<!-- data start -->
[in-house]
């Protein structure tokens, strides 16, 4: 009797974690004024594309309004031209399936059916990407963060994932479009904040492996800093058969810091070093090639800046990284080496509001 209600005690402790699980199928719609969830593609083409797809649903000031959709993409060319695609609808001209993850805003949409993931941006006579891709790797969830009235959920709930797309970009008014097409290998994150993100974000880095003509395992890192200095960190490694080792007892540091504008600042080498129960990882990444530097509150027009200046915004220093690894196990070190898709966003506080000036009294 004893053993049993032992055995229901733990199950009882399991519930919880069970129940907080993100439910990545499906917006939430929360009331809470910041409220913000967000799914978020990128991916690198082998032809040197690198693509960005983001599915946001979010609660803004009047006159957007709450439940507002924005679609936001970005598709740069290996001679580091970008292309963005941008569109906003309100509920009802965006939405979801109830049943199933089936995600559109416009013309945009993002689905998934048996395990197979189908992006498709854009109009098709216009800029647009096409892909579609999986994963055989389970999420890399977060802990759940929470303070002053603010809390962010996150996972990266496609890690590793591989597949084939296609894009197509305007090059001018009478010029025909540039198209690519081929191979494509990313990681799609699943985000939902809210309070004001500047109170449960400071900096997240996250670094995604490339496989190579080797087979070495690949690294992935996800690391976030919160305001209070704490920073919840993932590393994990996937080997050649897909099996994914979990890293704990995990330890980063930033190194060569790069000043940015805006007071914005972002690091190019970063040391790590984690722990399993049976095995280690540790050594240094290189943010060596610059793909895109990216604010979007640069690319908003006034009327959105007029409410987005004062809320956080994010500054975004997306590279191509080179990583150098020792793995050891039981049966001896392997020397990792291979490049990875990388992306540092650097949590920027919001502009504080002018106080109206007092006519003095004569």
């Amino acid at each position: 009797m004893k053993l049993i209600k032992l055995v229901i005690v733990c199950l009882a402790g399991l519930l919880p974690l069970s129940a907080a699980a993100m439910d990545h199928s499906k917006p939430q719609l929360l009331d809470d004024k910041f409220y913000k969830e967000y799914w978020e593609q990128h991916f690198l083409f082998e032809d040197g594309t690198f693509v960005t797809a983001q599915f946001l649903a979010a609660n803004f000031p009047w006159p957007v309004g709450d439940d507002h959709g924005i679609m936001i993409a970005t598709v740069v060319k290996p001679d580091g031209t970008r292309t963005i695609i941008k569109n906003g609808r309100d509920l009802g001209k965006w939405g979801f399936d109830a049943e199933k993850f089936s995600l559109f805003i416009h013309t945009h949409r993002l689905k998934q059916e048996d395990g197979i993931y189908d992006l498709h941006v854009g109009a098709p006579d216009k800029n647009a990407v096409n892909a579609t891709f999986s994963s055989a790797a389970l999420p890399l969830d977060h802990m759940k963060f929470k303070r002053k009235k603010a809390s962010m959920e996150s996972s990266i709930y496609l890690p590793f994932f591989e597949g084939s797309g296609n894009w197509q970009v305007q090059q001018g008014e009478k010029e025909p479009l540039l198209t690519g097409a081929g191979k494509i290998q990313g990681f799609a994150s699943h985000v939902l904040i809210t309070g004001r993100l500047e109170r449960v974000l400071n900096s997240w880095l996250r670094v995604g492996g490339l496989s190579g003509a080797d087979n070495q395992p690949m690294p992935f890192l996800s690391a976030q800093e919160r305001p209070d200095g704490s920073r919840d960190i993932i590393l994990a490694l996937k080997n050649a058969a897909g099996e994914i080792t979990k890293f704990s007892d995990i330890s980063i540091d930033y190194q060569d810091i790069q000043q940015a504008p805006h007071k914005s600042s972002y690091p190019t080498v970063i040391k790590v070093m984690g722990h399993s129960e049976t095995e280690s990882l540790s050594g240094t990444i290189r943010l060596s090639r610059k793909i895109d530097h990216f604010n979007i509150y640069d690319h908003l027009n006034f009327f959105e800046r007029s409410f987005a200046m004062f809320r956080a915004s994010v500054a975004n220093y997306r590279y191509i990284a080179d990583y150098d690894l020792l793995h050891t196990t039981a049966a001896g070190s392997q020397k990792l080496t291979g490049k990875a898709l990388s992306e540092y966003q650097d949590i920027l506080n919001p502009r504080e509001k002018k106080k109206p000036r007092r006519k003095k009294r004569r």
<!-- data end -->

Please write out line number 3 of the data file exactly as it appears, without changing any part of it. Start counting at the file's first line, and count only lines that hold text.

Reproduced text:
């Amino acid at each position: 009797m004893k053993l049993i209600k032992l055995v229901i005690v733990c199950l009882a402790g399991l519930l919880p974690l069970s129940a907080a699980a993100m439910d990545h199928s499906k917006p939430q719609l929360l009331d809470d004024k910041f409220y913000k969830e967000y799914w978020e593609q990128h991916f690198l083409f082998e032809d040197g594309t690198f693509v960005t797809a983001q599915f946001l649903a979010a609660n803004f000031p009047w006159p957007v309004g709450d439940d507002h959709g924005i679609m936001i993409a970005t598709v740069v060319k290996p001679d580091g031209t970008r292309t963005i695609i941008k569109n906003g609808r309100d509920l009802g001209k965006w939405g979801f399936d109830a049943e199933k993850f089936s995600l559109f805003i416009h013309t945009h949409r993002l689905k998934q059916e048996d395990g197979i993931y189908d992006l498709h941006v854009g109009a098709p006579d216009k800029n647009a990407v096409n892909a579609t891709f999986s994963s055989a790797a389970l999420p890399l969830d977060h802990m759940k963060f929470k303070r002053k009235k603010a809390s962010m959920e996150s996972s990266i709930y496609l890690p590793f994932f591989e597949g084939s797309g296609n894009w197509q970009v305007q090059q001018g008014e009478k010029e025909p479009l540039l198209t690519g097409a081929g191979k494509i290998q990313g990681f799609a994150s699943h985000v939902l904040i809210t309070g004001r993100l500047e109170r449960v974000l400071n900096s997240w880095l996250r670094v995604g492996g490339l496989s190579g003509a080797d087979n070495q395992p690949m690294p992935f890192l996800s690391a976030q800093e919160r305001p209070d200095g704490s920073r919840d960190i993932i590393l994990a490694l996937k080997n050649a058969a897909g099996e994914i080792t979990k890293f704990s007892d995990i330890s980063i540091d930033y190194q060569d810091i790069q000043q940015a504008p805006h007071k914005s600042s972002y690091p190019t080498v970063i040391k790590v070093m984690g722990h399993s129960e049976t095995e280690s990882l540790s050594g240094t990444i290189r943010l060596s090639r610059k793909i895109d530097h990216f604010n979007i509150y640069d690319h908003l027009n006034f009327f959105e800046r007029s409410f987005a200046m004062f809320r956080a915004s994010v500054a975004n220093y997306r590279y191509i990284a080179d990583y150098d690894l020792l793995h050891t196990t039981a049966a001896g070190s392997q020397k990792l080496t291979g490049k990875a898709l990388s992306e540092y966003q650097d949590i920027l506080n919001p502009r504080e509001k002018k106080k109206p000036r007092r006519k003095k009294r004569r």